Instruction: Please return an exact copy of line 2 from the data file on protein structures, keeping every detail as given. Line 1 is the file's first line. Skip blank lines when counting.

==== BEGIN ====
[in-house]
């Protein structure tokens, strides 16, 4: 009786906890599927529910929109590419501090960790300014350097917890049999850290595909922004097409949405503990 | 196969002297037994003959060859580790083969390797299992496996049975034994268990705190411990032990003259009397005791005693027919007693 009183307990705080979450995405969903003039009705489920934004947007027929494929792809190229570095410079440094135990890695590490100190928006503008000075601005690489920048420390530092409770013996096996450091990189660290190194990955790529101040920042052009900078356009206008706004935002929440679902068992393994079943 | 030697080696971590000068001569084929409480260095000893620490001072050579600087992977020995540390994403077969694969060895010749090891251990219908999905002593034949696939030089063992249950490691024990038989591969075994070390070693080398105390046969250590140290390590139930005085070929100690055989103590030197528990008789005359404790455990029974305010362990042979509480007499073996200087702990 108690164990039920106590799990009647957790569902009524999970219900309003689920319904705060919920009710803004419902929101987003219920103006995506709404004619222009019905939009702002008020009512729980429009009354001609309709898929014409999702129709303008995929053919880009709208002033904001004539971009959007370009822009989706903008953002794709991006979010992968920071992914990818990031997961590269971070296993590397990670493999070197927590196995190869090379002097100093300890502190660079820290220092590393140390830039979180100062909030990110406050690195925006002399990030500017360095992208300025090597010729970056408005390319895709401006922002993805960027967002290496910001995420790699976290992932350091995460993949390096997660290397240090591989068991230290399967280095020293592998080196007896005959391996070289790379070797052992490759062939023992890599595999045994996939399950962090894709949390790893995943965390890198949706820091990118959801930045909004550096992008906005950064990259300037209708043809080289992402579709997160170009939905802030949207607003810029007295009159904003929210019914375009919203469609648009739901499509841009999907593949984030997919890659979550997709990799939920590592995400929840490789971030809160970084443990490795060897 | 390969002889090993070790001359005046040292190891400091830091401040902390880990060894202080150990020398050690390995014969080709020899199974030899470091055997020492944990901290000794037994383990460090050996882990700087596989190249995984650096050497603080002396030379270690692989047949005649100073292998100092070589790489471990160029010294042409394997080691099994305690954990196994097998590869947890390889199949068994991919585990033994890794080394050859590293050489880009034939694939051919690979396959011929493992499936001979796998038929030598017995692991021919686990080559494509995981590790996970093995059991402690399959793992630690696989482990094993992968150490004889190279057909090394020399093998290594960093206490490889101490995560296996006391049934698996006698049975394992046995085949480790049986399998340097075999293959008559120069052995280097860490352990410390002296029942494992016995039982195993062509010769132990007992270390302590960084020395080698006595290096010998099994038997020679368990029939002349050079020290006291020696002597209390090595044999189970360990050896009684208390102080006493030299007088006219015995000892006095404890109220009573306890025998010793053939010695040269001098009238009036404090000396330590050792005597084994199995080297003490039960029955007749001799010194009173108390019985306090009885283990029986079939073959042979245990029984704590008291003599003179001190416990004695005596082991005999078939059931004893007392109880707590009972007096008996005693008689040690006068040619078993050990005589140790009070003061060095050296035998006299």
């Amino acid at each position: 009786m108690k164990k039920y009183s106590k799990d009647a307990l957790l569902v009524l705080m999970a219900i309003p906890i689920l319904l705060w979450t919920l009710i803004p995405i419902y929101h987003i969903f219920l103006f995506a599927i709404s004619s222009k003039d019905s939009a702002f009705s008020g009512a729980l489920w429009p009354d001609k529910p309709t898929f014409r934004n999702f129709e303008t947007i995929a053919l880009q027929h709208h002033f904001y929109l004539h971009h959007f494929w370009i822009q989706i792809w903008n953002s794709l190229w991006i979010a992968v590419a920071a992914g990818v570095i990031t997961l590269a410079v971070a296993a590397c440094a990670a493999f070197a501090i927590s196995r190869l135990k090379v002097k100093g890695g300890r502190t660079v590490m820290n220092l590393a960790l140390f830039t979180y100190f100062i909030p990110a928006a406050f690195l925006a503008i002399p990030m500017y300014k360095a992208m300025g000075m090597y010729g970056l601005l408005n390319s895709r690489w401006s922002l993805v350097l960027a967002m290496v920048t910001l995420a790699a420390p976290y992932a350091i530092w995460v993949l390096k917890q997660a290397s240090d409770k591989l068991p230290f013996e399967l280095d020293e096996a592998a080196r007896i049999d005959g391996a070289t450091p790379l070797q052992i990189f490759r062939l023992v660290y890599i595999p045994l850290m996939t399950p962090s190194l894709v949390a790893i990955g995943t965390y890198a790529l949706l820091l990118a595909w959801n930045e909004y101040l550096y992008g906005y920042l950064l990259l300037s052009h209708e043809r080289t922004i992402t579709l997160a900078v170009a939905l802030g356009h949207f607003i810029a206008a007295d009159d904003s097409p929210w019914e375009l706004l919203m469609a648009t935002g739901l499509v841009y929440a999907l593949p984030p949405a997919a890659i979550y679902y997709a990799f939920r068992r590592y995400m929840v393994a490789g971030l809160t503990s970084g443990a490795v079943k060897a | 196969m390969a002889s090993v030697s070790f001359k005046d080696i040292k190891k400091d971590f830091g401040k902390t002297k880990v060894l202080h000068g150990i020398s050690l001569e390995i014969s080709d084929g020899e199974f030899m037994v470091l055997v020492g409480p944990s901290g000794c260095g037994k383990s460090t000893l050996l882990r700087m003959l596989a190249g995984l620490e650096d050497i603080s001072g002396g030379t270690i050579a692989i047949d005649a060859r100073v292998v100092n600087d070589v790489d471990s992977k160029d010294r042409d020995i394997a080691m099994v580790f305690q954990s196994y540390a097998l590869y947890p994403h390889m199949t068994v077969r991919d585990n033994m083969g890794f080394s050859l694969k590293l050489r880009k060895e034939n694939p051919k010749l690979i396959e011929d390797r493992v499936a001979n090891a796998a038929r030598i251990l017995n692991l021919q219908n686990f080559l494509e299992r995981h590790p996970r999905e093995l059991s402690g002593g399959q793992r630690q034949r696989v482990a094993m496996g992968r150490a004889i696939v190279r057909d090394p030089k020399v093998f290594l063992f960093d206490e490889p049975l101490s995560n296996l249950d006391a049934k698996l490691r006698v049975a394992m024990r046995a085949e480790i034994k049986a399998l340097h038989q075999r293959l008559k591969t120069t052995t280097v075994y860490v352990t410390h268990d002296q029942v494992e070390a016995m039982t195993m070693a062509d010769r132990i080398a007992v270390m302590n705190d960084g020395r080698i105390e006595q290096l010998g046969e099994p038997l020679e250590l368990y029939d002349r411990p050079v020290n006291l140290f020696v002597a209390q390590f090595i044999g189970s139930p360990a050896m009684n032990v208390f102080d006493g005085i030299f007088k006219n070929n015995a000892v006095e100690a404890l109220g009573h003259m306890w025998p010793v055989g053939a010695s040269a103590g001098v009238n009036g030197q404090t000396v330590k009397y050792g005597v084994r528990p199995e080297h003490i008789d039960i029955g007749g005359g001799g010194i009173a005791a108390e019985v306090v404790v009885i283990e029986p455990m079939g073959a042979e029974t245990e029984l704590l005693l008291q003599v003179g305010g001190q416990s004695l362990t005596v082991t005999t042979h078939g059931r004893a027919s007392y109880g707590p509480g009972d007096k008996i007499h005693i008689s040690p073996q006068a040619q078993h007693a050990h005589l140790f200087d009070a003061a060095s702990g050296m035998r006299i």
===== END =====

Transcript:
């Protein structure tokens, strides 16, 4: 009786906890599927529910929109590419501090960790300014350097917890049999850290595909922004097409949405503990 | 196969002297037994003959060859580790083969390797299992496996049975034994268990705190411990032990003259009397005791005693027919007693 009183307990705080979450995405969903003039009705489920934004947007027929494929792809190229570095410079440094135990890695590490100190928006503008000075601005690489920048420390530092409770013996096996450091990189660290190194990955790529101040920042052009900078356009206008706004935002929440679902068992393994079943 | 030697080696971590000068001569084929409480260095000893620490001072050579600087992977020995540390994403077969694969060895010749090891251990219908999905002593034949696939030089063992249950490691024990038989591969075994070390070693080398105390046969250590140290390590139930005085070929100690055989103590030197528990008789005359404790455990029974305010362990042979509480007499073996200087702990 108690164990039920106590799990009647957790569902009524999970219900309003689920319904705060919920009710803004419902929101987003219920103006995506709404004619222009019905939009702002008020009512729980429009009354001609309709898929014409999702129709303008995929053919880009709208002033904001004539971009959007370009822009989706903008953002794709991006979010992968920071992914990818990031997961590269971070296993590397990670493999070197927590196995190869090379002097100093300890502190660079820290220092590393140390830039979180100062909030990110406050690195925006002399990030500017360095992208300025090597010729970056408005390319895709401006922002993805960027967002290496910001995420790699976290992932350091995460993949390096997660290397240090591989068991230290399967280095020293592998080196007896005959391996070289790379070797052992490759062939023992890599595999045994996939399950962090894709949390790893995943965390890198949706820091990118959801930045909004550096992008906005950064990259300037209708043809080289992402579709997160170009939905802030949207607003810029007295009159904003929210019914375009919203469609648009739901499509841009999907593949984030997919890659979550997709990799939920590592995400929840490789971030809160970084443990490795060897 | 390969002889090993070790001359005046040292190891400091830091401040902390880990060894202080150990020398050690390995014969080709020899199974030899470091055997020492944990901290000794037994383990460090050996882990700087596989190249995984650096050497603080002396030379270690692989047949005649100073292998100092070589790489471990160029010294042409394997080691099994305690954990196994097998590869947890390889199949068994991919585990033994890794080394050859590293050489880009034939694939051919690979396959011929493992499936001979796998038929030598017995692991021919686990080559494509995981590790996970093995059991402690399959793992630690696989482990094993992968150490004889190279057909090394020399093998290594960093206490490889101490995560296996006391049934698996006698049975394992046995085949480790049986399998340097075999293959008559120069052995280097860490352990410390002296029942494992016995039982195993062509010769132990007992270390302590960084020395080698006595290096010998099994038997020679368990029939002349050079020290006291020696002597209390090595044999189970360990050896009684208390102080006493030299007088006219015995000892006095404890109220009573306890025998010793053939010695040269001098009238009036404090000396330590050792005597084994199995080297003490039960029955007749001799010194009173108390019985306090009885283990029986079939073959042979245990029984704590008291003599003179001190416990004695005596082991005999078939059931004893007392109880707590009972007096008996005693008689040690006068040619078993050990005589140790009070003061060095050296035998006299």